DSqsystem        =       (2 x +193)   -       [ (+192)  +  (3 x +131) ]

                         DSqsystem        =       -199 J K-1 mol-1

Qu 1 - 2  P179

 

Free energy

 

Spontaneous process

Exothermic reactions:

 

  • Are usually spontaneous at room temperature.

  • The enthalpy content decreases during the reaction and the excess energy being released to the surroundings.

  • There is an increase in stability.

 

 

Endothermic reactions:

 

  • Some endothermic reactions are also spontaneous at room temperature.
  • The enthalpy content increases during the reaction with energy being taken in from the surroundings.

  • Overall this must also increase in stability.

  Enthalpy Deals with the contribution of energy of the surroundings
  Entropy Deals with the contribution of energy of the system

Energy from entropy

                Energy derived from entropy  =  TDS

Free energy and feasibility:

1 Temperature in k T
2 Entropy change of the system DS
3 Enthalpy change with the surroundings DH
DG = DH - TDS
    Surroundings   System

                                DG < 0    Negative

DH DS DG Feasibility / spontaneous
(-)ve (+)ve (-)ve Feasible
(+)ve (-)ve (+)ve Never feasible
(-)ve (-)ve (-)ve at low temps Feasible at low temps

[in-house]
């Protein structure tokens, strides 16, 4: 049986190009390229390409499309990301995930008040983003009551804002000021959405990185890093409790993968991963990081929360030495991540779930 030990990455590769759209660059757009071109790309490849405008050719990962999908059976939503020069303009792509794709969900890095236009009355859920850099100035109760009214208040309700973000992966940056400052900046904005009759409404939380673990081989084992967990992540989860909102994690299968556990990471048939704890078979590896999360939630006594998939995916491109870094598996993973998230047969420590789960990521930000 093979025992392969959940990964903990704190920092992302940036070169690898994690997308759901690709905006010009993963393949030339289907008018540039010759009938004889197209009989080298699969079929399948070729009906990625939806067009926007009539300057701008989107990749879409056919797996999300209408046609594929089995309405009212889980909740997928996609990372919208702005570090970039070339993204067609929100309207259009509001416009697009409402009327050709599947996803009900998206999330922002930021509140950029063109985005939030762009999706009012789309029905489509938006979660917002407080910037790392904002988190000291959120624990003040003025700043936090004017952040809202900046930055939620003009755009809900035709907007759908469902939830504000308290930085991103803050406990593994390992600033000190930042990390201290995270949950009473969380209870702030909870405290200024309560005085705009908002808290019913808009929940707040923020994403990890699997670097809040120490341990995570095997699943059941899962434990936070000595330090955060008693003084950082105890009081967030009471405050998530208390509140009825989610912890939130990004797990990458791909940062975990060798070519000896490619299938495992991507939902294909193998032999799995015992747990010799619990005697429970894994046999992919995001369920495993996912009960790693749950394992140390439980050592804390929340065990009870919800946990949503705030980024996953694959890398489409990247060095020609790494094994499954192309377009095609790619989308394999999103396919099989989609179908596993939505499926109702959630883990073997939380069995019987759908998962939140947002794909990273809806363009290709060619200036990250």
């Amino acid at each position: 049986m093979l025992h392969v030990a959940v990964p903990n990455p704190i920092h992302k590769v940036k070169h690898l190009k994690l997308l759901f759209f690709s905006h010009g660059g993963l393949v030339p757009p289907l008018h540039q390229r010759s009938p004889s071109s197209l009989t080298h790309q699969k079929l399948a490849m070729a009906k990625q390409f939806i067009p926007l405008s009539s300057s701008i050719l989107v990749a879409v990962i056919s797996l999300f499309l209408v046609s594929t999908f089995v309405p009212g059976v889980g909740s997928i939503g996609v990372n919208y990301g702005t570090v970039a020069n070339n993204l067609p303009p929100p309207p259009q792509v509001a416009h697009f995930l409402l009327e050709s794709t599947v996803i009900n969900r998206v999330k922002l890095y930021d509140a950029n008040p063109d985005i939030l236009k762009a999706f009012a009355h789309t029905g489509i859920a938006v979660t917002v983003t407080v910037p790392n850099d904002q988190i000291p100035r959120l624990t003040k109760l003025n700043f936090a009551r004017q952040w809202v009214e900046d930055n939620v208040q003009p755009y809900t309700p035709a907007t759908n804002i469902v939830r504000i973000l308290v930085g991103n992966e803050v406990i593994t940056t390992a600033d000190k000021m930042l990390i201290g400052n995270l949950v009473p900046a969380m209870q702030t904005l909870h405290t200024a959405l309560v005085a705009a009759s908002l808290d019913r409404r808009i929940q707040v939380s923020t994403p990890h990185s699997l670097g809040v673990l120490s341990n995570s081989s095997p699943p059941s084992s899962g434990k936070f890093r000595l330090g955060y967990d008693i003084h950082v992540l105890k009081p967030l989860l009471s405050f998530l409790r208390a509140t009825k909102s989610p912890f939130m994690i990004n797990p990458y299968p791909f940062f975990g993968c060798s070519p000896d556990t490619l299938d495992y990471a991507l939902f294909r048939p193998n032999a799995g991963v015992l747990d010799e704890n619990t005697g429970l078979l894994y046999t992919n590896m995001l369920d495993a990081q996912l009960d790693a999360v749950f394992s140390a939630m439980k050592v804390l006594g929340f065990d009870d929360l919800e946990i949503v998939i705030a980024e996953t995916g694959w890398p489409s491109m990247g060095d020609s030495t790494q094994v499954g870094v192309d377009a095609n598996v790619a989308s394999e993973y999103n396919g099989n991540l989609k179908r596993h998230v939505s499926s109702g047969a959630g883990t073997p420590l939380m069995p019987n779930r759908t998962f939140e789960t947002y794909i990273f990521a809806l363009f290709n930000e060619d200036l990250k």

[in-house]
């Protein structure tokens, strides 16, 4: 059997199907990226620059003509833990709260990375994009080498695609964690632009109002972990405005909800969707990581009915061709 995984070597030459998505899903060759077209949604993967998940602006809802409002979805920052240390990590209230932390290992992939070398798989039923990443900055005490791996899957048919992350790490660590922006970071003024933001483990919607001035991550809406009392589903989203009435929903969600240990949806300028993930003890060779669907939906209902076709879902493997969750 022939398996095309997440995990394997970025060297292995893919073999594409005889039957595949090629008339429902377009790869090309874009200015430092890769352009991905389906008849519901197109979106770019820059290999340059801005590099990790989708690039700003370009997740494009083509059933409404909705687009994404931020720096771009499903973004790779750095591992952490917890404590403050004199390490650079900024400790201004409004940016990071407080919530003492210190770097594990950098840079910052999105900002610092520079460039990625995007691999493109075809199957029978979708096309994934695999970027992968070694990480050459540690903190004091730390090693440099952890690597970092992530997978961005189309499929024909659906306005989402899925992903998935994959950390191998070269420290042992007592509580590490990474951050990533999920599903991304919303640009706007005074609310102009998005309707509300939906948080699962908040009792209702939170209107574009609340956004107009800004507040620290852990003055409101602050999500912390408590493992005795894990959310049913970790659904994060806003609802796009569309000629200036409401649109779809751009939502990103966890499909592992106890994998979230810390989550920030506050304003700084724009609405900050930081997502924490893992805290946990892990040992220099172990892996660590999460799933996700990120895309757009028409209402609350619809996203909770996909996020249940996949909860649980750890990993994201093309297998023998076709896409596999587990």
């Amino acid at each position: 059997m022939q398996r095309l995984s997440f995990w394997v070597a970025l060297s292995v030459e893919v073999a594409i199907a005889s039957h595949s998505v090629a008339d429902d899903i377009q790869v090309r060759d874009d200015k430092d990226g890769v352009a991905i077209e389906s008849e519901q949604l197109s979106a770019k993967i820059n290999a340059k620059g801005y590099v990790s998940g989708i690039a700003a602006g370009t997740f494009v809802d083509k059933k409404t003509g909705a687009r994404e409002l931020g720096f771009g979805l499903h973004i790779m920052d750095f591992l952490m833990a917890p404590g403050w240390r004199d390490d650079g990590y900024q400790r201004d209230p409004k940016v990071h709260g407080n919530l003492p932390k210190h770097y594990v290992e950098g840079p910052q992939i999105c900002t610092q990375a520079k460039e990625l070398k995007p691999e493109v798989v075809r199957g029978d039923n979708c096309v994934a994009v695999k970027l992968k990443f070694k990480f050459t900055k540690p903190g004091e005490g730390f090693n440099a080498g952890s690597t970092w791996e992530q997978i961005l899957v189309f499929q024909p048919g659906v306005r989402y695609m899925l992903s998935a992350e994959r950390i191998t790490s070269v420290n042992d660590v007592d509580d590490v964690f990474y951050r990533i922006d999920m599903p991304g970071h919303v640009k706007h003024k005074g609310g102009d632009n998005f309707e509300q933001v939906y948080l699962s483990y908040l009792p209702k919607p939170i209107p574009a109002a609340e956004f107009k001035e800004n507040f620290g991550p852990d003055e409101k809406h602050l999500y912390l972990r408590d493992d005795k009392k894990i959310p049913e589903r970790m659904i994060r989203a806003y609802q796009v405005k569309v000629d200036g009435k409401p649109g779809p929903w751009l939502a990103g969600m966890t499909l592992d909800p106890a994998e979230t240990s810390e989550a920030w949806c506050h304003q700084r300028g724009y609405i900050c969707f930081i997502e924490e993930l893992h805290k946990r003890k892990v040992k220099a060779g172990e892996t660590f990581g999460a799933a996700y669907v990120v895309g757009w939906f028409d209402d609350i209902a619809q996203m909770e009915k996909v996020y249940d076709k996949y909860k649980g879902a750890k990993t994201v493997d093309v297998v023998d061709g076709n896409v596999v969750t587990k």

(+)ve (+)ve (-)ve at high temps Feasible at high temps

How do endothermic reactions take place:

DG = DH - TDS
DG = DH - TDS
    DH < TDS
    (+)ve < TDS

Example:

At what temperature will ZnCO3 decompose?

Reaction ZnCO3(s)  ZnO(s)  + CO2(g)  DH = +71 KJ mol-1
Entropy, DS +82   +44   +214  

1)  Calculate DSqsystem:

                         DSqsystem        =         SSqproducts         -           SSqreactants

                         DSqsystem        =       (+44  +  +214)   -        +82

                         DSqsystem        =       176 J K-1 mol-1

                         DSqsystem        =       0.176 KJ K-1 mol-1  COMMON ERROR - MUST COVERT TO KJ

 

2)  Assume DG = 0 to calculate T:

DG = DH - TDS
0 = + 71 - T  x  0.176
T  x  0.176 = + 71    
T = + 71    
    0.176    
T = 403 k (-273 for oC)  
T = 130 oC    

Qu 1 - 2  P181  /  1 - 4  P195  /  1 - 7  P196 - 198